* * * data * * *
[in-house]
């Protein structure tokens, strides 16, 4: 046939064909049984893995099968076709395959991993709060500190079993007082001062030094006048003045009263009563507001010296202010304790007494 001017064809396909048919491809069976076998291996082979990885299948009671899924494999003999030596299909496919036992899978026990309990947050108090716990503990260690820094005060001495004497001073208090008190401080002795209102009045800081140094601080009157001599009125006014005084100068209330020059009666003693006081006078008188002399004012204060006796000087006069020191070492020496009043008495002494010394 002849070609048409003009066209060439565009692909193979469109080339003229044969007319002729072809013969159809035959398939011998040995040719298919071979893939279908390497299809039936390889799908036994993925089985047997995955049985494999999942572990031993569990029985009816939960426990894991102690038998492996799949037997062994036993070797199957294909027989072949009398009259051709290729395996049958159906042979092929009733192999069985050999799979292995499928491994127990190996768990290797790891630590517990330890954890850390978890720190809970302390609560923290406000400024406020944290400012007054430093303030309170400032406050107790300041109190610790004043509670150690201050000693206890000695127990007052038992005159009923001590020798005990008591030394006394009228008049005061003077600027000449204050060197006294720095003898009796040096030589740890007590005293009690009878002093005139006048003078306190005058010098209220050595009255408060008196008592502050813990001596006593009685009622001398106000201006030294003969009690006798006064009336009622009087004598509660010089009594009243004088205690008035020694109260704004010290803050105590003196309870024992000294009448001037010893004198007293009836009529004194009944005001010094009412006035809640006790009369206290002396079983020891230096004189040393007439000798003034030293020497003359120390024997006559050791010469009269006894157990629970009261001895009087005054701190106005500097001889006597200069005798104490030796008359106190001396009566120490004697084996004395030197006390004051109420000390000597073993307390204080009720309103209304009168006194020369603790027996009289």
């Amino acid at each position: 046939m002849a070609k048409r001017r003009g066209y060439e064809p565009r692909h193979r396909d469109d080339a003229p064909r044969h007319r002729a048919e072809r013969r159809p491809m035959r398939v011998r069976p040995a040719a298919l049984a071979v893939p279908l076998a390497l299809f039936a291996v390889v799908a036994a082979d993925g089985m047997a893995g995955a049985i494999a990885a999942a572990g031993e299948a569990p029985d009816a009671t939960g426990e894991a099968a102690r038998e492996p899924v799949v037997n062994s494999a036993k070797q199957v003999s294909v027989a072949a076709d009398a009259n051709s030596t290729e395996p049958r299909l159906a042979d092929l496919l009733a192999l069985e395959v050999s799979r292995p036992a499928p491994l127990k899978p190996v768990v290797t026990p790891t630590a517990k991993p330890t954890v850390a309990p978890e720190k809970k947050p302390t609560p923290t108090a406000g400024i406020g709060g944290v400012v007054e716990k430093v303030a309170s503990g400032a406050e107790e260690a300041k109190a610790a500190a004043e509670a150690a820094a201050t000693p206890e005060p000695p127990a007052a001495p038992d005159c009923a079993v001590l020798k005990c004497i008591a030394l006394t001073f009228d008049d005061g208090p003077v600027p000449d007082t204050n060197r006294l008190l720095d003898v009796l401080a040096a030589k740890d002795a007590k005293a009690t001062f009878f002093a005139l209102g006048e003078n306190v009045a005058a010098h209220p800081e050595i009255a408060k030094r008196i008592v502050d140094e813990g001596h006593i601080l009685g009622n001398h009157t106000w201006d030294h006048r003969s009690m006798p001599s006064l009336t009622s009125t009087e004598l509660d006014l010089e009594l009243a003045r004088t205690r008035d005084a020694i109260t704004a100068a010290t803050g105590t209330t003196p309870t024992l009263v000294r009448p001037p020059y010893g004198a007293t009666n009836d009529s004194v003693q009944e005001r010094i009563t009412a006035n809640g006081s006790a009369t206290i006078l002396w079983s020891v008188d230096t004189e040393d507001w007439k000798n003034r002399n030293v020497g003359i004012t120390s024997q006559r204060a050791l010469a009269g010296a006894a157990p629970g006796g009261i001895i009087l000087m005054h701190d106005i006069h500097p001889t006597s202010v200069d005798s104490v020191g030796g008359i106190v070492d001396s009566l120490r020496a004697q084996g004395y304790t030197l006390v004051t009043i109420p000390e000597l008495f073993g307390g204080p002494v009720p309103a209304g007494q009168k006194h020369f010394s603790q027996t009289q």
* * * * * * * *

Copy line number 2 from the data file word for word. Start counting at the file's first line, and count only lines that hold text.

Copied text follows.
């Protein structure tokens, strides 16, 4: 046939064909049984893995099968076709395959991993709060500190079993007082001062030094006048003045009263009563507001010296202010304790007494 001017064809396909048919491809069976076998291996082979990885299948009671899924494999003999030596299909496919036992899978026990309990947050108090716990503990260690820094005060001495004497001073208090008190401080002795209102009045800081140094601080009157001599009125006014005084100068209330020059009666003693006081006078008188002399004012204060006796000087006069020191070492020496009043008495002494010394 002849070609048409003009066209060439565009692909193979469109080339003229044969007319002729072809013969159809035959398939011998040995040719298919071979893939279908390497299809039936390889799908036994993925089985047997995955049985494999999942572990031993569990029985009816939960426990894991102690038998492996799949037997062994036993070797199957294909027989072949009398009259051709290729395996049958159906042979092929009733192999069985050999799979292995499928491994127990190996768990290797790891630590517990330890954890850390978890720190809970302390609560923290406000400024406020944290400012007054430093303030309170400032406050107790300041109190610790004043509670150690201050000693206890000695127990007052038992005159009923001590020798005990008591030394006394009228008049005061003077600027000449204050060197006294720095003898009796040096030589740890007590005293009690009878002093005139006048003078306190005058010098209220050595009255408060008196008592502050813990001596006593009685009622001398106000201006030294003969009690006798006064009336009622009087004598509660010089009594009243004088205690008035020694109260704004010290803050105590003196309870024992000294009448001037010893004198007293009836009529004194009944005001010094009412006035809640006790009369206290002396079983020891230096004189040393007439000798003034030293020497003359120390024997006559050791010469009269006894157990629970009261001895009087005054701190106005500097001889006597200069005798104490030796008359106190001396009566120490004697084996004395030197006390004051109420000390000597073993307390204080009720309103209304009168006194020369603790027996009289």